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BMW vs Tesla (Battery Weight)

Discussion in 'Electric Vehicles' started by chadever, Aug 10, 2016.

  1. chadever

    chadever Member

    Joined:
    Apr 1, 2016
    Messages:
    13
    Location:
    Orem, Utah
    The new 2017 BMW i3 will be using four M8994 E2 Samsung modules (8.38 kWh each). These modules, according to Samsung, will be > 60kg (>132 pounds) each. Assuming that BMW's modules will weigh 127 pounds (quite favorable), they would be 15.14 pounds per kWh.

    http://www.samsungsdi.co.kr/upload/ess_brochure/Samsung%20SDI%20ESS%20brochure.pdf

    Unfortunately Tesla and Panasonic do not have specs out on how much each module weighs... but you can buy them used on eBay! According to eBay sellers, a 5.3 kWh from an 85D weighs roughly 55 pounds. Assuming that eBay sellers are correct (they are shipping these things), the Tesla modules are 10.37 pounds per kWh.

    4 Tesla Model S battery modules, 24V, 21.2kWh, 1776 Panasonic 18650 cells

    BMW 15.14 lbs/kWh
    Tesla 10.37 lbs/kWh


    Tesla uses cylindrical cells (round, but light) while BMW uses prismatic cells (thin, but heavy). BMW batteries weigh 508 pounds while the range extender weighs 265 pounds. Why commit 773 pounds when an almost identical amount of weight could be used towards 75kWh of cylindrical cells/modules? Why does BMW, the people that are in love with carbon fiber and everything light weight, use such a heavy, inferior battery technology in their light weight cars?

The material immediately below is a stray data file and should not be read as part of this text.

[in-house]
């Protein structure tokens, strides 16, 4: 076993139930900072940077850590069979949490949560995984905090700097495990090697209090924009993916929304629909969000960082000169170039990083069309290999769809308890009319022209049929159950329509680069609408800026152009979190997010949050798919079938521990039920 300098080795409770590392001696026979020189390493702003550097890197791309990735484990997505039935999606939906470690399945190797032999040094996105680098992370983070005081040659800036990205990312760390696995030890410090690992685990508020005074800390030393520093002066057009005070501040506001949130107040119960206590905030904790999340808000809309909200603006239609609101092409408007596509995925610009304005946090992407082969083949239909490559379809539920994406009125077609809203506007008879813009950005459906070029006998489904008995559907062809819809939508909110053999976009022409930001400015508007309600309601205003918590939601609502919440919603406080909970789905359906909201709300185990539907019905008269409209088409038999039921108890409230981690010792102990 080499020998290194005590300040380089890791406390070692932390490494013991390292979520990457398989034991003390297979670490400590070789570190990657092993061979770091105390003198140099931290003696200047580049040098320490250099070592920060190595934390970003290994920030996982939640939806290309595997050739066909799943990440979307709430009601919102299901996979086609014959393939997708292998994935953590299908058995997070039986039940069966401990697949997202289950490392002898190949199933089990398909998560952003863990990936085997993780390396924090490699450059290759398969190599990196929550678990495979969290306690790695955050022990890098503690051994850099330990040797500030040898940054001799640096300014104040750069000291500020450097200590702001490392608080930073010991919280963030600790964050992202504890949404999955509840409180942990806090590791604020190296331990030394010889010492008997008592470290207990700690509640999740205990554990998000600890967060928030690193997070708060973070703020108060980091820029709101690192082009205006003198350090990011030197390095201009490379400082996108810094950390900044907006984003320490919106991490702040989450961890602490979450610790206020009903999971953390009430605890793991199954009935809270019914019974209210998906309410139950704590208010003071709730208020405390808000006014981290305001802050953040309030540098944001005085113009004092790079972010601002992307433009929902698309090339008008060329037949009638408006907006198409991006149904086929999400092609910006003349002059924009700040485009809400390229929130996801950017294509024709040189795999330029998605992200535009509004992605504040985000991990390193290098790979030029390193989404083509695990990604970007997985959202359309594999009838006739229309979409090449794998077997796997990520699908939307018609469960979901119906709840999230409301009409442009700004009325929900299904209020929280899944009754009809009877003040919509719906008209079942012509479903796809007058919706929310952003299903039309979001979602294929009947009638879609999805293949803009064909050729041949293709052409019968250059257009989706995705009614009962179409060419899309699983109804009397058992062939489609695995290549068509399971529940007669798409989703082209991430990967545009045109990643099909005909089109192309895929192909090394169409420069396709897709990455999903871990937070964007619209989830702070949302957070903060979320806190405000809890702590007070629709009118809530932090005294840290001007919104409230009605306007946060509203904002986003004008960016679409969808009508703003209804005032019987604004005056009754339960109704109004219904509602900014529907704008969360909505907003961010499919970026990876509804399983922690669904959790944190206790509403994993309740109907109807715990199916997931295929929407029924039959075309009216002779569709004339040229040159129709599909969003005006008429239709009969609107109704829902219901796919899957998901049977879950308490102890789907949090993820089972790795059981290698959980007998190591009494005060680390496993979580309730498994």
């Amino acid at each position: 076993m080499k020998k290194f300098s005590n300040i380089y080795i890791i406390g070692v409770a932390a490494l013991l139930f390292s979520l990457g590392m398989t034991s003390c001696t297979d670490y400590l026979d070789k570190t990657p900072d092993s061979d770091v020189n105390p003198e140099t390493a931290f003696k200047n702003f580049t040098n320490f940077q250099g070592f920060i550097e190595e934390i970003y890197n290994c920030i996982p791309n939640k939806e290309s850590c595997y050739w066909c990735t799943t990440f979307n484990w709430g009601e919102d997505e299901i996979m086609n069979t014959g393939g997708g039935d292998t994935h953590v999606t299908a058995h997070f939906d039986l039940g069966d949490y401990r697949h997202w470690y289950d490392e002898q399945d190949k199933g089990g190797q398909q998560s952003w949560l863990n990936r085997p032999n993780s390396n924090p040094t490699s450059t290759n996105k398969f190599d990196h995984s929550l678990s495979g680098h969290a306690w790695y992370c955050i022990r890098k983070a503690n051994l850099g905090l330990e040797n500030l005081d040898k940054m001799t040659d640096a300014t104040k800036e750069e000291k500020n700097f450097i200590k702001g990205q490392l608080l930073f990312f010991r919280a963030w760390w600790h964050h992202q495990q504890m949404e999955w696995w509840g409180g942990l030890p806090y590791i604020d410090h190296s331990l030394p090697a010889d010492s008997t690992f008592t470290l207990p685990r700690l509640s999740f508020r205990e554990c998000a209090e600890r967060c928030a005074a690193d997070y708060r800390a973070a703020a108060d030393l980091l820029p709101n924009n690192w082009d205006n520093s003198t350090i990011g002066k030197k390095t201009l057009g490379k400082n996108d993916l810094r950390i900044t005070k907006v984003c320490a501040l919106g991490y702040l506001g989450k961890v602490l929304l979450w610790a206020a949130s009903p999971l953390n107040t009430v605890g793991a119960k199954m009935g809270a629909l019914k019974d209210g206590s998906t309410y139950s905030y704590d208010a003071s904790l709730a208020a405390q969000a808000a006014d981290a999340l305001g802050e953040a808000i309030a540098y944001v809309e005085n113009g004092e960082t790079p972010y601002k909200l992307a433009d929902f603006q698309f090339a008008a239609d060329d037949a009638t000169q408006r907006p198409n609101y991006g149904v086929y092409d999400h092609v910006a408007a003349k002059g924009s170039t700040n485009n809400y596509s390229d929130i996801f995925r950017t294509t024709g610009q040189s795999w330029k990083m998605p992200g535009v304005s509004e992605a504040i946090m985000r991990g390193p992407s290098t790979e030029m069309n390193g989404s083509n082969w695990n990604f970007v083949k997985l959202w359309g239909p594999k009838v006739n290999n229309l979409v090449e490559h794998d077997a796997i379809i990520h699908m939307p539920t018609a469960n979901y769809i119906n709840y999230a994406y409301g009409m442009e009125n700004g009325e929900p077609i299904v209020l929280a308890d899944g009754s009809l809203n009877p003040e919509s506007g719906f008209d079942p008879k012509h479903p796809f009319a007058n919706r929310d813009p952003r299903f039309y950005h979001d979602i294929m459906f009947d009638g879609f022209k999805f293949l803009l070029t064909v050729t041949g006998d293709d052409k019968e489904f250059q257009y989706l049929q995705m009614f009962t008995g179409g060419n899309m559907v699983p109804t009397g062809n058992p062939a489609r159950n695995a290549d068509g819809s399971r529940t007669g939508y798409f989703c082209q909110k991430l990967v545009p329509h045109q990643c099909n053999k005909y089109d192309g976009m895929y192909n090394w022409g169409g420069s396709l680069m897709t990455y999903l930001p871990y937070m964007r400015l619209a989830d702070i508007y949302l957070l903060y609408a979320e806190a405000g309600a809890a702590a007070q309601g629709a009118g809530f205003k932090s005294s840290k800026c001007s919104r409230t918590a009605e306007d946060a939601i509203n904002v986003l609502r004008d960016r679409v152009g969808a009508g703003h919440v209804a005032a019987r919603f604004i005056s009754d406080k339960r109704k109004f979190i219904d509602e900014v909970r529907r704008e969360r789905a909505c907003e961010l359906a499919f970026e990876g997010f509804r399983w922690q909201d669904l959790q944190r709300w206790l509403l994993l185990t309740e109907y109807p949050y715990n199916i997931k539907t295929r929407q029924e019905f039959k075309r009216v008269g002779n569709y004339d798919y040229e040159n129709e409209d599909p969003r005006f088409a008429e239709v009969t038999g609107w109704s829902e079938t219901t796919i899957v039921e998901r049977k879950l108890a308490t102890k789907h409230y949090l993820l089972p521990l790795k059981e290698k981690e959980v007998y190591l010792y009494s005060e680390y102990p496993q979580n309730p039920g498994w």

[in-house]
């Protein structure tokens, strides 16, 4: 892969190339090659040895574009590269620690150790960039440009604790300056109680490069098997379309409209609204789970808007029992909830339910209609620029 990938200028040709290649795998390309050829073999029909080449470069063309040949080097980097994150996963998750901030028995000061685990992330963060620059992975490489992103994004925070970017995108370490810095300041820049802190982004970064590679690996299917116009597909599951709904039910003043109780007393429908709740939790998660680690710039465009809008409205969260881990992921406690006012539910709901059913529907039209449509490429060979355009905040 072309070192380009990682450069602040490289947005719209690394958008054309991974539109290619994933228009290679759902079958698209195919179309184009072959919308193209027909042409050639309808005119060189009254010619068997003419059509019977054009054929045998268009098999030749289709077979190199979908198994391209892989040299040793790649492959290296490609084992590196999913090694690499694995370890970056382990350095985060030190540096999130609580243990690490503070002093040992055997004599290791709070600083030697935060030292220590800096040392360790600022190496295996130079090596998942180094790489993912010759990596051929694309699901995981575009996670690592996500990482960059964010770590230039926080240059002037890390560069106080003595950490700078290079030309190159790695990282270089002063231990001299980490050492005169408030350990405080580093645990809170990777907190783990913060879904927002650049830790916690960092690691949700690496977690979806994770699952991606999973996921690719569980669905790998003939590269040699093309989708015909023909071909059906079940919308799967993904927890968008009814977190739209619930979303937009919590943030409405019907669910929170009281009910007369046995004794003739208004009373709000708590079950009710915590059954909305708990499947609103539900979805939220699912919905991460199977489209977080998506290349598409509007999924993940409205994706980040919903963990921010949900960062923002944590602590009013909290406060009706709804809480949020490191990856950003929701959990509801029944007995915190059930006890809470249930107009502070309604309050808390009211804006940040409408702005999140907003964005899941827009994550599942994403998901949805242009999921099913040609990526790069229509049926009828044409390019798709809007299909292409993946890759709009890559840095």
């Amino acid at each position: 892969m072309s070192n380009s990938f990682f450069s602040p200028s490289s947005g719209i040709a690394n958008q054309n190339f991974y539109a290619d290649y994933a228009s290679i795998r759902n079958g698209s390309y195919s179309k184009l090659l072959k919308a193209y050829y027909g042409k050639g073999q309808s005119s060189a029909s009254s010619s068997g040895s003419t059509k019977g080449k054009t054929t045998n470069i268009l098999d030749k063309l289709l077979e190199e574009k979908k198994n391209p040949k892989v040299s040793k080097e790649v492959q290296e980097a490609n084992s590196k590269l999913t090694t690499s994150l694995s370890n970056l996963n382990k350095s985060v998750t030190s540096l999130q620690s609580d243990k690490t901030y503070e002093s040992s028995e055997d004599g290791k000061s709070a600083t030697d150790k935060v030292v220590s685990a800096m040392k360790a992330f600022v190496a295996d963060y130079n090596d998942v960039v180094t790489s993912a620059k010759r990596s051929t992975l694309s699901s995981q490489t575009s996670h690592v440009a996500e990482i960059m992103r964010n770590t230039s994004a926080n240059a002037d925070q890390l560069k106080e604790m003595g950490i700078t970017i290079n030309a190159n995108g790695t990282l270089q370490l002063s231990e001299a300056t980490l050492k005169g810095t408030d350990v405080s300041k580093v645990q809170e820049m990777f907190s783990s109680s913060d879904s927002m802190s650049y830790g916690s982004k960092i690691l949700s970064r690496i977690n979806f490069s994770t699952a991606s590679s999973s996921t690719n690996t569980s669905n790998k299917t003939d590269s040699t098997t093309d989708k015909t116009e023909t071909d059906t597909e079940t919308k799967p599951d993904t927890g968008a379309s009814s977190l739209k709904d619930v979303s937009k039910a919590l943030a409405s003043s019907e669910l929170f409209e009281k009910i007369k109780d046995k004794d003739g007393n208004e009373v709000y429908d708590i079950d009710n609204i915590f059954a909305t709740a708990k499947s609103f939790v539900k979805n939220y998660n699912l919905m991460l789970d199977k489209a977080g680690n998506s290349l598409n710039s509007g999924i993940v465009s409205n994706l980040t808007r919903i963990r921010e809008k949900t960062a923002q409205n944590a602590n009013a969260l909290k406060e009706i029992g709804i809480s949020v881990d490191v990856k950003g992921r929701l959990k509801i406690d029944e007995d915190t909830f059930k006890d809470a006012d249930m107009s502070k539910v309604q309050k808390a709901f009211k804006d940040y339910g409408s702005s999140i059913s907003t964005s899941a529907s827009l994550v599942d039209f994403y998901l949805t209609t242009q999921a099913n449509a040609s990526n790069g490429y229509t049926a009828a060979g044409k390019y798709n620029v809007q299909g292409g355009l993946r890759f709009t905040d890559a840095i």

2. chadever

    chadever Member

    Joined:
    Apr 1, 2016
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    Location:
    Orem, Utah
    Also, using Samsung and eBayer's dimensions, it seems that Tesla batteries are also far better in kWh per cubic inches

    Tesla 168 cui/kWh
    BMW 254 cui/kWh
     
  3. Kandiru

    Kandiru Member

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    Oct 20, 2014
    Messages:
    503
    Location:
    USA
    Building an EV with a skeleton crew and limited funding leads to predictable results. The humble Leaf is at least priced accordingly.
     

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